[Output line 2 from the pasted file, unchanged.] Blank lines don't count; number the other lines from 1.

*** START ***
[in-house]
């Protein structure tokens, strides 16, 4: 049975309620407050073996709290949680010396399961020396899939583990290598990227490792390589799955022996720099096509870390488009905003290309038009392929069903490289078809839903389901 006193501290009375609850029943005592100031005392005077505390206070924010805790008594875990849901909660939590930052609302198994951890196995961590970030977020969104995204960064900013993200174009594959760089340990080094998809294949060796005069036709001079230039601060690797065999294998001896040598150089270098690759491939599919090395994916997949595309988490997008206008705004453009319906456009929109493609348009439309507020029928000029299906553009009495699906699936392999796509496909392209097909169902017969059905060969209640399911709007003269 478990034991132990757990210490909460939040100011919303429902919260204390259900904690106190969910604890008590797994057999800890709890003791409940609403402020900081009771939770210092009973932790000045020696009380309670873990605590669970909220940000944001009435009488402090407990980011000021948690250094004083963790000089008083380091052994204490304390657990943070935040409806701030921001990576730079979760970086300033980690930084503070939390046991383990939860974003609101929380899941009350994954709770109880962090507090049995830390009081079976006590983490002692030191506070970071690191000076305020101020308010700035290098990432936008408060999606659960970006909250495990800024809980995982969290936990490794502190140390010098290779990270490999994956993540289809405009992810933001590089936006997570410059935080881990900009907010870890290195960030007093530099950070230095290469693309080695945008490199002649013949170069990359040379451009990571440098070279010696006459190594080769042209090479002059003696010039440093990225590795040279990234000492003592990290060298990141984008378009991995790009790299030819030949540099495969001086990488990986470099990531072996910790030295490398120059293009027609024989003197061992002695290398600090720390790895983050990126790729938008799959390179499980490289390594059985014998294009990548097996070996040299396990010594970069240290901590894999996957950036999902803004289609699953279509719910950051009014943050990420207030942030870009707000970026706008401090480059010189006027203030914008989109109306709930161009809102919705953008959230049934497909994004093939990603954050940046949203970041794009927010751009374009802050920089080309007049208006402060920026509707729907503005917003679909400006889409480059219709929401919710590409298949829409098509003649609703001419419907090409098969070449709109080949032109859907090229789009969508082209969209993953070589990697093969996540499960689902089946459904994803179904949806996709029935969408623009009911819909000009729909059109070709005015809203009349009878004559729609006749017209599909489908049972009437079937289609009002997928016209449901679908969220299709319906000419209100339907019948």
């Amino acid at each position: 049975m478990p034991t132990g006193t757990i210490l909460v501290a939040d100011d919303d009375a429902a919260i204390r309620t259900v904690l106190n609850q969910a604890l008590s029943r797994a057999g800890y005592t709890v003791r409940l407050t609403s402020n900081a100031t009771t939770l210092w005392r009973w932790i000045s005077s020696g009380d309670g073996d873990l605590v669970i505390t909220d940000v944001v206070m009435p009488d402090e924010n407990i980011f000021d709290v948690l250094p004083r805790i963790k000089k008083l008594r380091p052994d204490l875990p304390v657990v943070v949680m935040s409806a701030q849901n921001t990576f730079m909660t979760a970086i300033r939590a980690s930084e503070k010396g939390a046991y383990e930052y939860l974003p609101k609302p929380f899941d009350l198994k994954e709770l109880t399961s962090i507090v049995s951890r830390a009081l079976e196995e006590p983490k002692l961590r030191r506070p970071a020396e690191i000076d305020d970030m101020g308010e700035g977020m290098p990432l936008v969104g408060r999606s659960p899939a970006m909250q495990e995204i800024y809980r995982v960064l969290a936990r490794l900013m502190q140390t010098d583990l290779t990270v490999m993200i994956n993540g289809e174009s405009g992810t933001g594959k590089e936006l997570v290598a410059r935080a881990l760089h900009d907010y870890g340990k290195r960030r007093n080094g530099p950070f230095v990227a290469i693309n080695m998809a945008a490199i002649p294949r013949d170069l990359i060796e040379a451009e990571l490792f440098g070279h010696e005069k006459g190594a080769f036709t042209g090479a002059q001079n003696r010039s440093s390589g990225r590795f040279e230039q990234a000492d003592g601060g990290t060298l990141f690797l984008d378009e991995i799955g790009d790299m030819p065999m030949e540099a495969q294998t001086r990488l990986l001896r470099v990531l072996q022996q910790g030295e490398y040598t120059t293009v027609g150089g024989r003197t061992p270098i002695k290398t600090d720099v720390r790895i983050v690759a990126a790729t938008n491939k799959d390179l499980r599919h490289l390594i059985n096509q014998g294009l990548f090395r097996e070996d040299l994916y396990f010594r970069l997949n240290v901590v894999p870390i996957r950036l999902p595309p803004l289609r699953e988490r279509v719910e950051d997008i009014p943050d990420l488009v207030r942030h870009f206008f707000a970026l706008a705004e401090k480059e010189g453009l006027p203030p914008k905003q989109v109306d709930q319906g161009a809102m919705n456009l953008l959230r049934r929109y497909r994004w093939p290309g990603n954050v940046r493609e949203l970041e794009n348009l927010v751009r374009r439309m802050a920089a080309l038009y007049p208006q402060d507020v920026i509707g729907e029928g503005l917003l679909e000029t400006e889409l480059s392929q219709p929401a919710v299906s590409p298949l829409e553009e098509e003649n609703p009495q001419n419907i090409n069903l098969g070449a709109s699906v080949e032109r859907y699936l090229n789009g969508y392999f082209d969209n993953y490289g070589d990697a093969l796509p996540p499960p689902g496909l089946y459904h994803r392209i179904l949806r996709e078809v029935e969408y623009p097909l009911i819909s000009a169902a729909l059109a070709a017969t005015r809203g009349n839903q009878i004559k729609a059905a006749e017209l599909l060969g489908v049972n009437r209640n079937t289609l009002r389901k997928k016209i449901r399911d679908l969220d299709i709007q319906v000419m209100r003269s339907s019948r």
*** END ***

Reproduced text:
């Protein structure tokens, strides 16, 4: 049975309620407050073996709290949680010396399961020396899939583990290598990227490792390589799955022996720099096509870390488009905003290309038009392929069903490289078809839903389901 006193501290009375609850029943005592100031005392005077505390206070924010805790008594875990849901909660939590930052609302198994951890196995961590970030977020969104995204960064900013993200174009594959760089340990080094998809294949060796005069036709001079230039601060690797065999294998001896040598150089270098690759491939599919090395994916997949595309988490997008206008705004453009319906456009929109493609348009439309507020029928000029299906553009009495699906699936392999796509496909392209097909169902017969059905060969209640399911709007003269 478990034991132990757990210490909460939040100011919303429902919260204390259900904690106190969910604890008590797994057999800890709890003791409940609403402020900081009771939770210092009973932790000045020696009380309670873990605590669970909220940000944001009435009488402090407990980011000021948690250094004083963790000089008083380091052994204490304390657990943070935040409806701030921001990576730079979760970086300033980690930084503070939390046991383990939860974003609101929380899941009350994954709770109880962090507090049995830390009081079976006590983490002692030191506070970071690191000076305020101020308010700035290098990432936008408060999606659960970006909250495990800024809980995982969290936990490794502190140390010098290779990270490999994956993540289809405009992810933001590089936006997570410059935080881990900009907010870890290195960030007093530099950070230095290469693309080695945008490199002649013949170069990359040379451009990571440098070279010696006459190594080769042209090479002059003696010039440093990225590795040279990234000492003592990290060298990141984008378009991995790009790299030819030949540099495969001086990488990986470099990531072996910790030295490398120059293009027609024989003197061992002695290398600090720390790895983050990126790729938008799959390179499980490289390594059985014998294009990548097996070996040299396990010594970069240290901590894999996957950036999902803004289609699953279509719910950051009014943050990420207030942030870009707000970026706008401090480059010189006027203030914008989109109306709930161009809102919705953008959230049934497909994004093939990603954050940046949203970041794009927010751009374009802050920089080309007049208006402060920026509707729907503005917003679909400006889409480059219709929401919710590409298949829409098509003649609703001419419907090409098969070449709109080949032109859907090229789009969508082209969209993953070589990697093969996540499960689902089946459904994803179904949806996709029935969408623009009911819909000009729909059109070709005015809203009349009878004559729609006749017209599909489908049972009437079937289609009002997928016209449901679908969220299709319906000419209100339907019948």